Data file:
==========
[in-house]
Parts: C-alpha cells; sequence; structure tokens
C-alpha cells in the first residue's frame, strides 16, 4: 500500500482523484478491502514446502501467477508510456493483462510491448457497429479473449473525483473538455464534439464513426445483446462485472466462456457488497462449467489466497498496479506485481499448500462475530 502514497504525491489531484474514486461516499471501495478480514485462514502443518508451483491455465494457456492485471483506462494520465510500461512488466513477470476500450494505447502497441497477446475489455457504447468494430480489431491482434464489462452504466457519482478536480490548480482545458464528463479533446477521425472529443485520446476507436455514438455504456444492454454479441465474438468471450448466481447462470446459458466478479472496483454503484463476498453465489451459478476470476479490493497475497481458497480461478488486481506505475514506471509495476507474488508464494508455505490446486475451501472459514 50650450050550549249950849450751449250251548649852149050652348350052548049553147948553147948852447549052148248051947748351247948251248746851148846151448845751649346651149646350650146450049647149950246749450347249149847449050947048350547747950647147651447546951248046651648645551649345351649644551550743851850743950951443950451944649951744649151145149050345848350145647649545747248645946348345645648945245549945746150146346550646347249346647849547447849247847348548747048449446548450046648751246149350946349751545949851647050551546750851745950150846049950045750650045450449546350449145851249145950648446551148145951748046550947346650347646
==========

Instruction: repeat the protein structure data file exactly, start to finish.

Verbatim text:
[in-house]
Parts: C-alpha cells; sequence; structure tokens
C-alpha cells in the first residue's frame, strides 16, 4: 500500500482523484478491502514446502501467477508510456493483462510491448457497429479473449473525483473538455464534439464513426445483446462485472466462456457488497462449467489466497498496479506485481499448500462475530 502514497504525491489531484474514486461516499471501495478480514485462514502443518508451483491455465494457456492485471483506462494520465510500461512488466513477470476500450494505447502497441497477446475489455457504447468494430480489431491482434464489462452504466457519482478536480490548480482545458464528463479533446477521425472529443485520446476507436455514438455504456444492454454479441465474438468471450448466481447462470446459458466478479472496483454503484463476498453465489451459478476470476479490493497475497481458497480461478488486481506505475514506471509495476507474488508464494508455505490446486475451501472459514 50650450050550549249950849450751449250251548649852149050652348350052548049553147948553147948852447549052148248051947748351247948251248746851148846151448845751649346651149646350650146450049647149950246749450347249149847449050947048350547747950647147651447546951248046651648645551649345351649644551550743851850743950951443950451944649951744649151145149050345848350145647649545747248645946348345645648945245549945746150146346550646347249346647849547447849247847348548747048449446548450046648751246149350946349751545949851647050551546750851745950150846049950045750650045450449546350449145851249145950648446551148145951748046550947346650347646